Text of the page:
Editor's Note: Rachel Sutton, a graduating senior at Hampton University, and student in my How to be Single and Happy class, wrote this letter about how the Fair Housing Act can be interpreted by some to be discriminatory against singles; her letter calls to level the playing field.
216 Multi Use Facility
Hampton, VA 23668
U.S. Department of Housing and Urban Development
451 7th Street S.W.
Washington, DC 20410
Telephone: (202) 708-1112
To Whom it May Concern:
The Federal Fair Housing Act under the U.S. Department of Housing and Urban Development states that it does not prohibit marital status discrimination. However, fewer than half of the states have laws that prohibit landlords from discriminating on the basis of marital status. Furthermore, in some of these states, courts have interpreted the laws so that unmarried couples do not receive protection from housing discrimination. In other states, courts have broadly interpreted the laws to give unmarried couples protection from housing discrimination.
This is completely unfair due to the fact that landlords can refuse single individuals housing or place unnecessary rules in their lease. In addition, states are interpreting the law so that it does not work in the favor of single individuals, which is a continued issue. Many cities have zoning laws as well, which allow an unlimited number of relatives to live together in a "single family" zone, but prohibits a group of single adults from living in the same area. This could further complicate a single person that is looking for a place to live, due to who is living around them.
The Federal Fair Housing Act completely prohibits marital status discrimination due to the loopholes that many states, and their landlords have found. The document needs to include specifics so that states can not discriminate on their own basis, and so that it will be fairer for people regardless of where they are in the U.S.
Editor's Note: Briana Roberts, a graduating senior at Hampton University and student in my How to be Single and Happy class, wrote this letter in response to an assignment to advocate for a policy change to a law that benefits marrieds. I was impressed by the creative position she took: pretending to be a senior citizen in need of such benefits. Enjoy!
123 Fake Street
Anywhere, USA 23666
Social Security Administration
11706 Jefferson Ave.
Newport News, Virginia 23606
To Whom It May Concern:
My name is Briana Roberts, and I am writing this letter to request a change in the Social Security Administration’s retirement benefit policy. As you will see in this statement, I believe that I have the circumstance to receive some form of aid from my late roommate.
For the past 30 years, I have resided at 123 Fake St. with Ms. Jane Doe. Both Jane and I are 85-year-old single women who do not have any children. Ms. Doe also does not have any living siblings. She and I have always been committed to helping each other; whether it was setting up necessary doctors’ appointments or managing tax information. Ms. Doe began drawing her Social Security benefits 23 years ago, and planned to give me her retirement funds if anything ever happened to her. Unfortunately, Jane recently passed away, and I am ineligible to receive any aid because she was not my spouse.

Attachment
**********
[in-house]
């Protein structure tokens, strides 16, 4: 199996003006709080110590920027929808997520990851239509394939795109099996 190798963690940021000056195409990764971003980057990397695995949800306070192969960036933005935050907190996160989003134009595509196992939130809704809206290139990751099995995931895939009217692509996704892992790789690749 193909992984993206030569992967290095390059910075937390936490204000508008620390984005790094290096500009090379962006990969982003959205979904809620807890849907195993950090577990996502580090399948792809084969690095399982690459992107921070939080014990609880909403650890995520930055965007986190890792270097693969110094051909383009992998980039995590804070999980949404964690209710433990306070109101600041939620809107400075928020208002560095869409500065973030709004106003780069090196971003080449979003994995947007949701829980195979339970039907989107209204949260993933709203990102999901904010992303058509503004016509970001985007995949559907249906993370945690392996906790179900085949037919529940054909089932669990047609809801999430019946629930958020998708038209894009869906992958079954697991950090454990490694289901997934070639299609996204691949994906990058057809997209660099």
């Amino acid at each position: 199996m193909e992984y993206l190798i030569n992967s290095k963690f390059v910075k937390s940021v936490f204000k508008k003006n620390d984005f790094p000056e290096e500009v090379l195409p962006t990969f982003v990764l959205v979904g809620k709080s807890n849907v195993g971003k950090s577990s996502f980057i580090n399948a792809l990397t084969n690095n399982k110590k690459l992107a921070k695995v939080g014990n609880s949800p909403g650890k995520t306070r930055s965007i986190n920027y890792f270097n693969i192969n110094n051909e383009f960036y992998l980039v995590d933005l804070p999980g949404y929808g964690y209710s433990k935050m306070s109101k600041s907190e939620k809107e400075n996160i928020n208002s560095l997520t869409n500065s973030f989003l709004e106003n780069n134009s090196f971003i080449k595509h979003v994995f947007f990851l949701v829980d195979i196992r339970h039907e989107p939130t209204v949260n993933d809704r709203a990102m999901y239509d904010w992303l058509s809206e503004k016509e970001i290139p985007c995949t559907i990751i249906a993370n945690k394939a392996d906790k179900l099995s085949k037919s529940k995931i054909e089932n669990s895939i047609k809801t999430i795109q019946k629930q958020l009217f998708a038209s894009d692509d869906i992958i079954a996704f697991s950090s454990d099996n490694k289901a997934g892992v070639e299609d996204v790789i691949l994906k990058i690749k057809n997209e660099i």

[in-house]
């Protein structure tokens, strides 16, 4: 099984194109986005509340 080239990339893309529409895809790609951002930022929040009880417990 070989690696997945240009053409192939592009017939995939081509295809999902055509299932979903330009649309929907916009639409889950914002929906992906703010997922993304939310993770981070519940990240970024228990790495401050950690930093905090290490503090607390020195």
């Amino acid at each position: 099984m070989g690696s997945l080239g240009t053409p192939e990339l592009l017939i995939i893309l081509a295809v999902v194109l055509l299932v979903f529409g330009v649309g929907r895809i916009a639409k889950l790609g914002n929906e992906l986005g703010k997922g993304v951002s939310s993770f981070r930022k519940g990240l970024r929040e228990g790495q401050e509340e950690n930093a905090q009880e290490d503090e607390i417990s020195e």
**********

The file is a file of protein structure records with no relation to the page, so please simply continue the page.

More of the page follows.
Currently, the Social Security Administration holds a policy that only allows spouses, dependents or paid caregivers to receive retirement benefits from a deceased loved one. However, as previously stated, Ms. Doe and I are single, without children, and we are not each other’s paid caregivers. I cared for Jane as if she were my sister, and I am most certainly sure that she felt the same way. Because of this, I believe that I am the most deserving individual to receive Ms. Doe’s retirement benefits. This money would not strictly be used to pay for living, medical or funeral expenses. I will donate this money to Jane’s favorite volunteer organizations, including The Dreams of Hope Foundation and The Helping Hands Program.
Even if this message is too late, or if I will not be able to receive any benefits from Jane, my request is that the current Social Security policy be updated or at least reviewed. More people are no longer pursuing marriage, and they are deciding to settle with a non-romantic partner. Changing this policy will allow individuals like myself to use benefits from a long-time friend towards bettering the current society we live in and help those in need. I know this is what Jane would have wanted; she would not be satisfied with her retirement funds going to waste. I hope you consider my situation and allow those who are not in a romantic relationship to be eligible for receiving their partner’s benefits.
Thank you very much for your time and consideration.
To say live music is an integral part of my life is an understatement. Going to concerts is so much a part of my lifestyle that I have a running joke on Facebook, “I don’t go to enough concerts,” a joke I make every time I’m at a show, which is nearly every weekend. Thanks to COVID-19, this can’t happen now. But, to paraphrase the Grateful Dead, the music never stops.